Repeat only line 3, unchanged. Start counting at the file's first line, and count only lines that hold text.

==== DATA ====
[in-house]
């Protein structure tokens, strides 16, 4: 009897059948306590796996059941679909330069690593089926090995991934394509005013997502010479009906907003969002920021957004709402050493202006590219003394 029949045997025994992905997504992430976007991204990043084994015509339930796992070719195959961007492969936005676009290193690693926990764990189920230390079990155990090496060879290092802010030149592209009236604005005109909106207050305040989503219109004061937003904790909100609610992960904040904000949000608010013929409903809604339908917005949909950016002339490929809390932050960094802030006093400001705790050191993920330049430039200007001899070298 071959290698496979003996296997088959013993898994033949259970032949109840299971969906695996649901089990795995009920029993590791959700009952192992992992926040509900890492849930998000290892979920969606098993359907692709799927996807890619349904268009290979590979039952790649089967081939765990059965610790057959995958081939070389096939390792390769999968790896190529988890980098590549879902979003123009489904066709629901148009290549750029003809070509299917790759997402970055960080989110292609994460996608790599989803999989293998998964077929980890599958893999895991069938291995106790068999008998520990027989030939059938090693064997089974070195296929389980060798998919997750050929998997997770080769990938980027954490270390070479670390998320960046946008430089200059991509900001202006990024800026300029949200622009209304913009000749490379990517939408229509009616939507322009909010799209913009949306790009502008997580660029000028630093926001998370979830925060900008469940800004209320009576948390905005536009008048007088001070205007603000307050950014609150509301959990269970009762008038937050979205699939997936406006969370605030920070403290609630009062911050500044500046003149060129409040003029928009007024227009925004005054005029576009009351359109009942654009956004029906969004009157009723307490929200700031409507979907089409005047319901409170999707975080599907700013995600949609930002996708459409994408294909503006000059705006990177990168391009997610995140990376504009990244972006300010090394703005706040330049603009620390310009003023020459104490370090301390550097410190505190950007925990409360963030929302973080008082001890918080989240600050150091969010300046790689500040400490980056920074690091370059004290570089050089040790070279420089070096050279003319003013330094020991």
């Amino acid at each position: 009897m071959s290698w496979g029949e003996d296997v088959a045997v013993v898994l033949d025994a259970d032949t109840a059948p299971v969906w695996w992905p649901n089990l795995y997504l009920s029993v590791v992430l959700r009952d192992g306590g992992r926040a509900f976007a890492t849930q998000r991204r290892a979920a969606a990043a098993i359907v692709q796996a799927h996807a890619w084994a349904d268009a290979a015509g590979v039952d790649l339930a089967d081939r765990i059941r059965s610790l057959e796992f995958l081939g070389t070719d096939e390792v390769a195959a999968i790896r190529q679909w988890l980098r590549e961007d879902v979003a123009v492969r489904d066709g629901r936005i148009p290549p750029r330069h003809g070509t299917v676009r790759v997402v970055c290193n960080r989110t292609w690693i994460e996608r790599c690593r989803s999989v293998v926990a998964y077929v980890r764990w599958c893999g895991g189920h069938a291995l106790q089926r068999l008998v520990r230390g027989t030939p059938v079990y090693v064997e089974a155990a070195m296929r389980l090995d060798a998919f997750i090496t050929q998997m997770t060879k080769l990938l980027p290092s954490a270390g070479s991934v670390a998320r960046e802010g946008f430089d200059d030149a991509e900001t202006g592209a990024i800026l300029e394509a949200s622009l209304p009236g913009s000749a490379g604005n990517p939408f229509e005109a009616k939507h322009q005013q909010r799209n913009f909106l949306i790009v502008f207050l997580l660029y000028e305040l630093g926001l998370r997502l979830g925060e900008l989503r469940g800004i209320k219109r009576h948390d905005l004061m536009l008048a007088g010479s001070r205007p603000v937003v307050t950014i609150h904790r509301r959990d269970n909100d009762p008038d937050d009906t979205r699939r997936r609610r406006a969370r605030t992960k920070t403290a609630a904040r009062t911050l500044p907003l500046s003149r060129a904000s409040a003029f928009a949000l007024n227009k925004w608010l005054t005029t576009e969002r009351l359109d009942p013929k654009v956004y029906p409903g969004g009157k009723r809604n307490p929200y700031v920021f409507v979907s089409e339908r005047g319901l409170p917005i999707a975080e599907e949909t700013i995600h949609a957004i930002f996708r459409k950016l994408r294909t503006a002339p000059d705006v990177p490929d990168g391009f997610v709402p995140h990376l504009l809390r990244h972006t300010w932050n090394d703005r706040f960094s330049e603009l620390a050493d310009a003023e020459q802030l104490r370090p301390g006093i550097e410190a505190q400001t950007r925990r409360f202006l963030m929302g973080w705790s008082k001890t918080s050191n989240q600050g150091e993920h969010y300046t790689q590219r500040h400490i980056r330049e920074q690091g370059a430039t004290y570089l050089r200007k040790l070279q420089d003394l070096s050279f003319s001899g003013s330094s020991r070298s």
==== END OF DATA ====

């Amino acid at each position: 009897m071959s290698w496979g029949e003996d296997v088959a045997v013993v898994l033949d025994a259970d032949t109840a059948p299971v969906w695996w992905p649901n089990l795995y997504l009920s029993v590791v992430l959700r009952d192992g306590g992992r926040a509900f976007a890492t849930q998000r991204r290892a979920a969606a990043a098993i359907v692709q796996a799927h996807a890619w084994a349904d268009a290979a015509g590979v039952d790649l339930a089967d081939r765990i059941r059965s610790l057959e796992f995958l081939g070389t070719d096939e390792v390769a195959a999968i790896r190529q679909w988890l980098r590549e961007d879902v979003a123009v492969r489904d066709g629901r936005i148009p290549p750029r330069h003809g070509t299917v676009r790759v997402v970055c290193n960080r989110t292609w690693i994460e996608r790599c690593r989803s999989v293998v926990a998964y077929v980890r764990w599958c893999g895991g189920h069938a291995l106790q089926r068999l008998v520990r230390g027989t030939p059938v079990y090693v064997e089974a155990a070195m296929r389980l090995d060798a998919f997750i090496t050929q998997m997770t060879k080769l990938l980027p290092s954490a270390g070479s991934v670390a998320r960046e802010g946008f430089d200059d030149a991509e900001t202006g592209a990024i800026l300029e394509a949200s622009l209304p009236g913009s000749a490379g604005n990517p939408f229509e005109a009616k939507h322009q005013q909010r799209n913009f909106l949306i790009v502008f207050l997580l660029y000028e305040l630093g926001l998370r997502l979830g925060e900008l989503r469940g800004i209320k219109r009576h948390d905005l004061m536009l008048a007088g010479s001070r205007p603000v937003v307050t950014i609150h904790r509301r959990d269970n909100d009762p008038d937050d009906t979205r699939r997936r609610r406006a969370r605030t992960k920070t403290a609630a904040r009062t911050l500044p907003l500046s003149r060129a904000s409040a003029f928009a949000l007024n227009k925004w608010l005054t005029t576009e969002r009351l359109d009942p013929k654009v956004y029906p409903g969004g009157k009723r809604n307490p929200y700031v920021f409507v979907s089409e339908r005047g319901l409170p917005i999707a975080e599907e949909t700013i995600h949609a957004i930002f996708r459409k950016l994408r294909t503006a002339p000059d705006v990177p490929d990168g391009f997610v709402p995140h990376l504009l809390r990244h972006t300010w932050n090394d703005r706040f960094s330049e603009l620390a050493d310009a003023e020459q802030l104490r370090p301390g006093i550097e410190a505190q400001t950007r925990r409360f202006l963030m929302g973080w705790s008082k001890t918080s050191n989240q600050g150091e993920h969010y300046t790689q590219r500040h400490i980056r330049e920074q690091g370059a430039t004290y570089l050089r200007k040790l070279q420089d003394l070096s050279f003319s001899g003013s330094s020991r070298s």